Outrunning Time: 5K Test Run, a New PR

5K PR 12/16/2017 After 4 weeks of adhering fairly closely to the Hal Higdon Advanced 5K training plan, I ran my 5K test on Saturday morning. Instead of running in an organized race, I went out to one of my favorite routes along the Arkansas River here in Tulsa and ran solo, relying on my Apple Watch to track my pace.

To be honest, I really thought I could break 20 minutes in this run. My old PR came from running 30 miles per week in 3 runs, all of which were in the 8:00 – 9:30 pace range. I would occasionally dial my pace down into the mid-7’s, but I never spent any significant time below 7. So when I started doing a real 5K training plan, working at speeds faster than my goal pace, I thought breaking 20 would be easy.

I was wrong.

Saturday was almost perfect for my 5K test run. Although I’m no fan of cool weather, it does allow me to push the pace a bit longer so sunny and low 50’s seemed about right. The only problem was a fairly stiff wind out of the Southwest. That meant a couple of 1/4 mile sections with a headwind, less tailwind than I expected, and another 1/2 mile with a crosswind. The wind also kept me a little chillier than I would like, and at my age, running without a decent sweat means I’m a bit less flexible.

After a brief warmup, Mile 1 started off too fast as usual. I thought with it not being an organized race that I could dial it back a bit, but my early pace was in the 5’s. I didn’t settle into my goal pace until around the 3/4 mile mark. On top of that, I saw my first headwind in that last 1/4 mile, leaving me slipping below goal pace as the mile ended. With a 6:14 1st mile, though, I was still in good position to break 20 minutes.

Fortunately, I caught the tailwind near the start of Mile 2. I hoped it would help me latch onto 6:25 pace and hold it, but it was short-lived and bracketed by a couple of small hills. Mile 2 also included a busy bridge with an unusual transition between the connecting trails where I may have lost a couple of seconds dealing with sharp corners and cyclists. During Mile 2, my pace gradually drifted from 6:25 down to 6:40 for a time of 6:37.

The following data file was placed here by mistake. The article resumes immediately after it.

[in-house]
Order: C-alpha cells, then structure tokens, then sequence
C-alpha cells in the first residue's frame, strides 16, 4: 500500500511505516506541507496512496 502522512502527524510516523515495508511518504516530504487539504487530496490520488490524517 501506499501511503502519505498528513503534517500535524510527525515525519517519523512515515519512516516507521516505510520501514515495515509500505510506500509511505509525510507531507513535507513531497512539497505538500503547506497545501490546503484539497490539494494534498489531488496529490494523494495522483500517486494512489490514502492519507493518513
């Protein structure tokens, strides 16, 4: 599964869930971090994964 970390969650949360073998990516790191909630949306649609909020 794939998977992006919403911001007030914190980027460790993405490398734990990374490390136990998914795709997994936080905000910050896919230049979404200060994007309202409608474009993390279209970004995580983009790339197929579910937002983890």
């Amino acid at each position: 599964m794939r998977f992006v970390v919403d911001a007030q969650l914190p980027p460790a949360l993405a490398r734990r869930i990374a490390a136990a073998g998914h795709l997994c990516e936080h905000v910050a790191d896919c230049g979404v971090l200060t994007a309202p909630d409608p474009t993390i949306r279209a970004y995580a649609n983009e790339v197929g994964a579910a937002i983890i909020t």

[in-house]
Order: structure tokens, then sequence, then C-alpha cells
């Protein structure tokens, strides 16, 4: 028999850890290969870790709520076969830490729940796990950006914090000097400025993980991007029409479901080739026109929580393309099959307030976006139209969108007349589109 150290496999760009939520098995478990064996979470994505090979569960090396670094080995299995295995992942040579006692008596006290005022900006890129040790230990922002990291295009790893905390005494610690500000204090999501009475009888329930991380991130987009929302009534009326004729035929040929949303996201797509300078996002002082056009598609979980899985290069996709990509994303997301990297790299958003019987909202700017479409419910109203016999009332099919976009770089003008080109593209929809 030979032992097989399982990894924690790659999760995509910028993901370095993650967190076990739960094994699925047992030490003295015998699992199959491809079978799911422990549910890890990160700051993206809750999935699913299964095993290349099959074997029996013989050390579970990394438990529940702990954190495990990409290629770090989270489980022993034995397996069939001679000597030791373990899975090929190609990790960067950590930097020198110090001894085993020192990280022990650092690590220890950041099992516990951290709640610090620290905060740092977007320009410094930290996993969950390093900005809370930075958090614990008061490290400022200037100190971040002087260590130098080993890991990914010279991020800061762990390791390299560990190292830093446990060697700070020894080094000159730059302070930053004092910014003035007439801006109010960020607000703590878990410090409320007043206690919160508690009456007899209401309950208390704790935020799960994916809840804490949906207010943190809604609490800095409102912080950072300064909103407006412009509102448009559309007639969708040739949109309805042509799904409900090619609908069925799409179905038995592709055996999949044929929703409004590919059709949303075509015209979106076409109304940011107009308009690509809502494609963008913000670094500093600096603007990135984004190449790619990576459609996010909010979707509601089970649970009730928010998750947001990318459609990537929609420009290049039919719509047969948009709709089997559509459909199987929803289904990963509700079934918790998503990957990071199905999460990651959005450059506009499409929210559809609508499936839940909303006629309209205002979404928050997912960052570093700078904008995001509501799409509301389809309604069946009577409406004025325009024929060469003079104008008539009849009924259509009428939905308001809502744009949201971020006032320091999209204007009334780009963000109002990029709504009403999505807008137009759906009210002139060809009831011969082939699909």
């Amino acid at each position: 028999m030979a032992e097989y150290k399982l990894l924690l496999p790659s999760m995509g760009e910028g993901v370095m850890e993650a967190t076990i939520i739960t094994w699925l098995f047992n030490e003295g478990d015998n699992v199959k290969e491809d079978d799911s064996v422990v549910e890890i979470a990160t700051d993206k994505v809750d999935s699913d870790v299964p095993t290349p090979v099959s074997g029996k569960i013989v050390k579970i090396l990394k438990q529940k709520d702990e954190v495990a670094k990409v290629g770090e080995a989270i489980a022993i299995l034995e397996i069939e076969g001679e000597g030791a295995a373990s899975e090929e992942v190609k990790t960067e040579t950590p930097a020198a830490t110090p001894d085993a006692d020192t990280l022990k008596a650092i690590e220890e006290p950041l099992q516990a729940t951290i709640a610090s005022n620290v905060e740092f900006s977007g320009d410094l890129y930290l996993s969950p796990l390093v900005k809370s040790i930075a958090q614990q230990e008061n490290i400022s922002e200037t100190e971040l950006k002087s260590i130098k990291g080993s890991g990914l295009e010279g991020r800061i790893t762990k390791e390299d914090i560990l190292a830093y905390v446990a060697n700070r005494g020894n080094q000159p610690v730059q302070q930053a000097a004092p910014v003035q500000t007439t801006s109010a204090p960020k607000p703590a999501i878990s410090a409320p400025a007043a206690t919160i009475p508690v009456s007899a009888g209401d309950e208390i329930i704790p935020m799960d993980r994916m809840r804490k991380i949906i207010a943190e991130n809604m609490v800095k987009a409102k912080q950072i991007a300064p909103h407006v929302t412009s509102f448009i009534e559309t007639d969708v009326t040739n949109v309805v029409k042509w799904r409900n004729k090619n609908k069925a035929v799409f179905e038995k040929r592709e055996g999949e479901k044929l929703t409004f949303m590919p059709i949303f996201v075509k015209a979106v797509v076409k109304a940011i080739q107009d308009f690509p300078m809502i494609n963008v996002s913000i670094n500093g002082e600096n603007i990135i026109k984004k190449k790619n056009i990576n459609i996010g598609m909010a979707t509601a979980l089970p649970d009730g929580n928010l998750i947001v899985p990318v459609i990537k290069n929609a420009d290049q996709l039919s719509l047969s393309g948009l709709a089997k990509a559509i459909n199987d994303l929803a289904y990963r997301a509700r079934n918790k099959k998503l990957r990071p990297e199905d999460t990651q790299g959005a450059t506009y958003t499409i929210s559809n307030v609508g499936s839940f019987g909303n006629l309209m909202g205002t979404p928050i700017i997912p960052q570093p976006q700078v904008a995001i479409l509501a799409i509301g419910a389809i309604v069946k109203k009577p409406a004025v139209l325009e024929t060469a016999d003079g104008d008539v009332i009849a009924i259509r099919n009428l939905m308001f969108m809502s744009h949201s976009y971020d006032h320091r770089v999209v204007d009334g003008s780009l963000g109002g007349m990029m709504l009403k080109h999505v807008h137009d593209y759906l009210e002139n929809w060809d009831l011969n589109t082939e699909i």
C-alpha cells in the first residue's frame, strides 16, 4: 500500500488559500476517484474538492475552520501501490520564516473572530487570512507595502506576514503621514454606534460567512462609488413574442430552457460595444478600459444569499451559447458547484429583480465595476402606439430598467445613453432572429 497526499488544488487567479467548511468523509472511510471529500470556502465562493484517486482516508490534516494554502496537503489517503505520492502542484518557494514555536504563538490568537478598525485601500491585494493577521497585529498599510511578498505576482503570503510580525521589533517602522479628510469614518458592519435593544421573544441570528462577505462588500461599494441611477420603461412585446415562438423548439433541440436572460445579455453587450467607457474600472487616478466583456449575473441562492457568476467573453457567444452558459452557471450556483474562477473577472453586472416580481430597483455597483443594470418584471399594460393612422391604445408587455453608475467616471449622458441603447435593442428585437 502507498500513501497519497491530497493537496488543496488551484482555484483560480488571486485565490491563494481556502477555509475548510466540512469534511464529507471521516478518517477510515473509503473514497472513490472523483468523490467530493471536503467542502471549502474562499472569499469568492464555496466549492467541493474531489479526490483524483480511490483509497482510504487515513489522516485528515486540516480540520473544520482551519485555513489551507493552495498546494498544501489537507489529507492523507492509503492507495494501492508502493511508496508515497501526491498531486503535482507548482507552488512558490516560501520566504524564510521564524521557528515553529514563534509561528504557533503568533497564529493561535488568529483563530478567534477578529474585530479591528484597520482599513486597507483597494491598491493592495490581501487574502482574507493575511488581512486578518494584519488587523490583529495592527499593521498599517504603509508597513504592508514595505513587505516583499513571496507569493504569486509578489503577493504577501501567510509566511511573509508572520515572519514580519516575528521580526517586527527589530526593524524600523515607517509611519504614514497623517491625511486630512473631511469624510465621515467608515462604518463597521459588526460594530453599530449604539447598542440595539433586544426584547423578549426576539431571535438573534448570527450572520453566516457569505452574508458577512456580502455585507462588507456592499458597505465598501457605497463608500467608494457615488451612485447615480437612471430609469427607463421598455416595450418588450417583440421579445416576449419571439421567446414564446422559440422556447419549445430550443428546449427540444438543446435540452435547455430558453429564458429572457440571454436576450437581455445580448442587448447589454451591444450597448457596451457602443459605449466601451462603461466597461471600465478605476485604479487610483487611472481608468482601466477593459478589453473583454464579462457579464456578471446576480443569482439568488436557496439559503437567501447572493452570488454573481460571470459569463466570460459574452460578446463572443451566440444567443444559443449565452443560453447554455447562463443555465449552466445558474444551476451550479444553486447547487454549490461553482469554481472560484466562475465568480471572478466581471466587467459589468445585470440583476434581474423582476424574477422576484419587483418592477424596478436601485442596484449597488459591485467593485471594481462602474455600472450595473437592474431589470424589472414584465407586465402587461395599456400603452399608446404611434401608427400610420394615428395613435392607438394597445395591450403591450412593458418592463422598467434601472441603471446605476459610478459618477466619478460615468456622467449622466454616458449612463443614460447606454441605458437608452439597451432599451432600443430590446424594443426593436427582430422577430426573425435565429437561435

Mile 3 did not start well as the first 1/4 mile was into the wind, and once the trail turned back North, I was catching a nasty crosswind. I don’t know about most runners, but I hate crosswinds only slightly less than headwinds. I knew I needed to pick up the pace, but my body wasn’t having it. I managed to hold on for dear life with a mile 3 time of 6:41.

When the run ended, I was pretty annoyed with the time I saw on my watch. I thought I had run just a second slower than my previous PR (20:27), but my run brain had failed to remember that Nike Plus just keeps on tracking after you finish a distance run. I had to get back to my phone before I would see my PR time of 20:12 (or 20:13 on the website…seriously Nike, what’s up with that…seconds matter).

Needless to say, most runners would view a 14 second improvement in their 5K PR as a success, but I have mixed feelings. Like I said, I went out there expecting to break 20. Conditions weren’t quite perfect, but they were close. I’m now left wondering if 4 more weeks on this plan will get the job done, or if I need to change it up a bit.

One change I will definitely make is wearing the Elevation Training Mask for the Monday 3 mile easy runs. My legs were getting the job done Saturday, but my heart and lungs were struggling. Instead of trying to change up speed or distance, I’m going to use the breathing restriction to add some intensity and hopefully fix up the cardiovascular side of the equation.

Another change I’m considering is substituting 800’s for 400’s and 400’s for 200’s. I think the 400’s are beneficial, but the 200’s just feel too short to be useful. If I was struggling with raw foot-speed, I can see where the 200′s would help, but I’m not so I think the time could be better spent on speed and endurance.

Last but not least, I already changed my cross-training heavy lower-body strength training in Week 4. My legs are only accustomed to 3 runs per week, regardless of distance, so I wasn’t adding strength training for fear of injury or fatigue. I think that was a mistake so I’m adding back in heavy calf and hamstring work and doing the best I can with quads (back and ankle issues make squats a challenge).

If my training is interrupted by Christmas too much, I’ll rewind a week or two on the training plan and continue forward. Hopefully I can find a flat, fast 5K sometime in mid-January for my next, and hopefully final, attempt.

 

 

 

 

 

Leave a Reply

Your email address will not be published. Required fields are marked *

You may use these HTML tags and attributes: <a href="" title=""> <abbr title=""> <acronym title=""> <b> <blockquote cite=""> <cite> <code> <del datetime=""> <em> <i> <q cite=""> <strike> <strong>